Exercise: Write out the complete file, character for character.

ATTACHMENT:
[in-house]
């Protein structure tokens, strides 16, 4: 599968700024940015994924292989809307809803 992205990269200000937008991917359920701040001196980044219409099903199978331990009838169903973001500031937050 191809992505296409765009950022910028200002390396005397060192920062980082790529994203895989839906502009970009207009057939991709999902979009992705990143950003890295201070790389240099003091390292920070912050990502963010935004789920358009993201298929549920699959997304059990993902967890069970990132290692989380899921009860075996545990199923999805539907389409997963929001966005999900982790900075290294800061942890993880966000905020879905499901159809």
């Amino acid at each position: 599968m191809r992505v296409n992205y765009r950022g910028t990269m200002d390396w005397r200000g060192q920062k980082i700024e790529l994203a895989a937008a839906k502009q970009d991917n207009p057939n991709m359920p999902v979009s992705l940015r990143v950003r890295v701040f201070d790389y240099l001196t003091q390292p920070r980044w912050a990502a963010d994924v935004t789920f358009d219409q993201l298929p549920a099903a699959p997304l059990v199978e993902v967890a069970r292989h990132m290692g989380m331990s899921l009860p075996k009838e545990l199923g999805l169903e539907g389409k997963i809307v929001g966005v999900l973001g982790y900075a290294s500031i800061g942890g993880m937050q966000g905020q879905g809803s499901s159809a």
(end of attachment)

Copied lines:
[in-house]
């Protein structure tokens, strides 16, 4: 599968700024940015994924292989809307809803 992205990269200000937008991917359920701040001196980044219409099903199978331990009838169903973001500031937050 191809992505296409765009950022910028200002390396005397060192920062980082790529994203895989839906502009970009207009057939991709999902979009992705990143950003890295201070790389240099003091390292920070912050990502963010935004789920358009993201298929549920699959997304059990993902967890069970990132290692989380899921009860075996545990199923999805539907389409997963929001966005999900982790900075290294800061942890993880966000905020879905499901159809």
């Amino acid at each position: 599968m191809r992505v296409n992205y765009r950022g910028t990269m200002d390396w005397r200000g060192q920062k980082i700024e790529l994203a895989a937008a839906k502009q970009d991917n207009p057939n991709m359920p999902v979009s992705l940015r990143v950003r890295v701040f201070d790389y240099l001196t003091q390292p920070r980044w912050a990502a963010d994924v935004t789920f358009d219409q993201l298929p549920a099903a699959p997304l059990v199978e993902v967890a069970r292989h990132m290692g989380m331990s899921l009860p075996k009838e545990l199923g999805l169903e539907g389409k997963i809307v929001g966005v999900l973001g982790y900075a290294s500031i800061g942890g993880m937050q966000g905020q879905g809803s499901s159809a």